Speeches & Testimony
Statement by FDIC Chairman Martin J. Gruenberg on the Notice of Proposed Rulemaking: Deposit Insurance Assessments for Small Banks FDIC Board Meeting, Washington, DC
June 16, 2015
In 1991, Congress directed the FDIC to establish and maintain a system that bases each institution’s deposit insurance assessment on the risk that the institution poses to the insurance fund. The notice of proposed rulemaking before the Board today fulfills a responsibility of the FDIC to monitor and evaluate how well the assessments charged by the FDIC reflect risks to the insurance fund, and to consider improvements to the assessment system when appropriate.
The last major update to risk-based assessments for small banks -- that is, banks with less than 10 billion dollars in assets -- became effective in 2007. This proposal updates the data and methods that we use to determine risk-based assessments for small banks to reflect the experience during the recent financial crisis and make assessment rates more forward looking in how they capture risk. In particular, the proposal would base assessments on a model estimating the probability of failure using data from the financial crisis and prior years. These contemplated improvements would allow assessments to better differentiate riskier banks from safer banks, and allocate the costs of maintaining a strong Deposit Insurance Fund accordingly.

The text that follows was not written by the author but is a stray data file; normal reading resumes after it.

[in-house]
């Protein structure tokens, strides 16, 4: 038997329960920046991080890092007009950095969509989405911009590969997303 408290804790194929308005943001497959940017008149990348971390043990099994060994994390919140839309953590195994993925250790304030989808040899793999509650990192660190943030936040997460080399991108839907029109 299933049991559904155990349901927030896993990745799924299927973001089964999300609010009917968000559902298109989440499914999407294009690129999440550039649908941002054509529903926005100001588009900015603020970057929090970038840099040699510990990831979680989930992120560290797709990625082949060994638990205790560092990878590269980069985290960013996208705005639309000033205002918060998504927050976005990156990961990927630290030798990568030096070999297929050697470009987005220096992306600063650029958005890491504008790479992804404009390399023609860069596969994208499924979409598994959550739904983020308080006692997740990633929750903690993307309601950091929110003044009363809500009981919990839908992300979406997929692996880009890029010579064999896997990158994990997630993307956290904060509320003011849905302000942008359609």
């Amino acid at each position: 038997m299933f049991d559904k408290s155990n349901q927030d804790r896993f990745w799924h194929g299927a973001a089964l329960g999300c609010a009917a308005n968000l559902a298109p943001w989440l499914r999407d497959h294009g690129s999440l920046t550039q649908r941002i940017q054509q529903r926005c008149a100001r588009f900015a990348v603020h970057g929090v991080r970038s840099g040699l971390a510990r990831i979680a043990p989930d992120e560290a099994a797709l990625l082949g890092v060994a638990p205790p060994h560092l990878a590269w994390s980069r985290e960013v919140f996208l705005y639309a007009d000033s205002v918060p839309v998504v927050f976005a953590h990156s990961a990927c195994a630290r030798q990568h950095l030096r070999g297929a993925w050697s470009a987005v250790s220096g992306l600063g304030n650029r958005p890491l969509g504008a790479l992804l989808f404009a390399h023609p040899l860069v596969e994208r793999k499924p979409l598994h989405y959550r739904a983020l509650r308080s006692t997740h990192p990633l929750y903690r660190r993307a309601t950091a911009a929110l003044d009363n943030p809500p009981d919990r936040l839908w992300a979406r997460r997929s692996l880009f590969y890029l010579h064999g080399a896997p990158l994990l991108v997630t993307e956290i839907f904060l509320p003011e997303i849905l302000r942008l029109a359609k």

I would also note that the proposal is revenue neutral, so that it would not change the aggregate amount that the FDIC expects to collect from small banks. It would only change the allocation of premium costs based on the risk profiles of banks. To help banks understand the potential effect of the proposed rule, the FDIC is publishing an online assessment calculator that will allow institutions to estimate their assessment rates under the proposal.
I support publication of this NPR with a 60-day comment period and would like to thank staff for bringing forward this carefully developed proposal. We welcome public comment on the proposal.